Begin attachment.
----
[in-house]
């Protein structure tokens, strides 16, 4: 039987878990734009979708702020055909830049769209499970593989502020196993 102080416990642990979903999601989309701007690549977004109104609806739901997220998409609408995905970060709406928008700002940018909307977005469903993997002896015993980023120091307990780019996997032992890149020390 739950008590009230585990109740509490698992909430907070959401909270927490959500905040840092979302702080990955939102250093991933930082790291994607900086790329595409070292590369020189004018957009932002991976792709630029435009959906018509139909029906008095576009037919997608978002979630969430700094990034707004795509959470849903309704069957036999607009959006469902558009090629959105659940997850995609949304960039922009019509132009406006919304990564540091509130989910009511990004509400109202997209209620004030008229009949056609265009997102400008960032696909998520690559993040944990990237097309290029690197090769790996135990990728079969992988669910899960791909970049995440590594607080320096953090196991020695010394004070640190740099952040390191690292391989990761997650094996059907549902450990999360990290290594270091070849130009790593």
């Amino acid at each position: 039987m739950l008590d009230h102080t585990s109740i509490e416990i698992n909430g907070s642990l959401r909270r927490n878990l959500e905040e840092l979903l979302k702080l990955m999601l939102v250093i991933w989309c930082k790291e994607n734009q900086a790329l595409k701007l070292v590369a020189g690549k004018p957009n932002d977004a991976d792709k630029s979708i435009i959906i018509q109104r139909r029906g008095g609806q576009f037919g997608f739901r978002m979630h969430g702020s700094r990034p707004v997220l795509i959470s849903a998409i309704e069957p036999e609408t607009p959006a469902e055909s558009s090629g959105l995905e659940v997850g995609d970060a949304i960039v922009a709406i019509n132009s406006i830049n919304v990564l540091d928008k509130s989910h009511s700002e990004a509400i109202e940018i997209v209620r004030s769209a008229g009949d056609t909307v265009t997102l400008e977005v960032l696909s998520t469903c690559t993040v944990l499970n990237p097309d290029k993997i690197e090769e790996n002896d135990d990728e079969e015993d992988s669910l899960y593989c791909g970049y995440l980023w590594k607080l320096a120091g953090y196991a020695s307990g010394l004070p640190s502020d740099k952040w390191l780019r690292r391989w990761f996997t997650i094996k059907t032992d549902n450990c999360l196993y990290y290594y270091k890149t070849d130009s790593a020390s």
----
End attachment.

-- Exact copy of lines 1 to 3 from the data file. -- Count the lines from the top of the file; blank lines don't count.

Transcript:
[in-house]
């Protein structure tokens, strides 16, 4: 039987878990734009979708702020055909830049769209499970593989502020196993 102080416990642990979903999601989309701007690549977004109104609806739901997220998409609408995905970060709406928008700002940018909307977005469903993997002896015993980023120091307990780019996997032992890149020390 739950008590009230585990109740509490698992909430907070959401909270927490959500905040840092979302702080990955939102250093991933930082790291994607900086790329595409070292590369020189004018957009932002991976792709630029435009959906018509139909029906008095576009037919997608978002979630969430700094990034707004795509959470849903309704069957036999607009959006469902558009090629959105659940997850995609949304960039922009019509132009406006919304990564540091509130989910009511990004509400109202997209209620004030008229009949056609265009997102400008960032696909998520690559993040944990990237097309290029690197090769790996135990990728079969992988669910899960791909970049995440590594607080320096953090196991020695010394004070640190740099952040390191690292391989990761997650094996059907549902450990999360990290290594270091070849130009790593």
């Amino acid at each position: 039987m739950l008590d009230h102080t585990s109740i509490e416990i698992n909430g907070s642990l959401r909270r927490n878990l959500e905040e840092l979903l979302k702080l990955m999601l939102v250093i991933w989309c930082k790291e994607n734009q900086a790329l595409k701007l070292v590369a020189g690549k004018p957009n932002d977004a991976d792709k630029s979708i435009i959906i018509q109104r139909r029906g008095g609806q576009f037919g997608f739901r978002m979630h969430g702020s700094r990034p707004v997220l795509i959470s849903a998409i309704e069957p036999e609408t607009p959006a469902e055909s558009s090629g959105l995905e659940v997850g995609d970060a949304i960039v922009a709406i019509n132009s406006i830049n919304v990564l540091d928008k509130s989910h009511s700002e990004a509400i109202e940018i997209v209620r004030s769209a008229g009949d056609t909307v265009t997102l400008e977005v960032l696909s998520t469903c690559t993040v944990l499970n990237p097309d290029k993997i690197e090769e790996n002896d135990d990728e079969e015993d992988s669910l899960y593989c791909g970049y995440l980023w590594k607080l320096a120091g953090y196991a020695s307990g010394l004070p640190s502020d740099k952040w390191l780019r690292r391989w990761f996997t997650i094996k059907t032992d549902n450990c999360l196993y990290y290594y270091k890149t070849d130009s790593a020390s």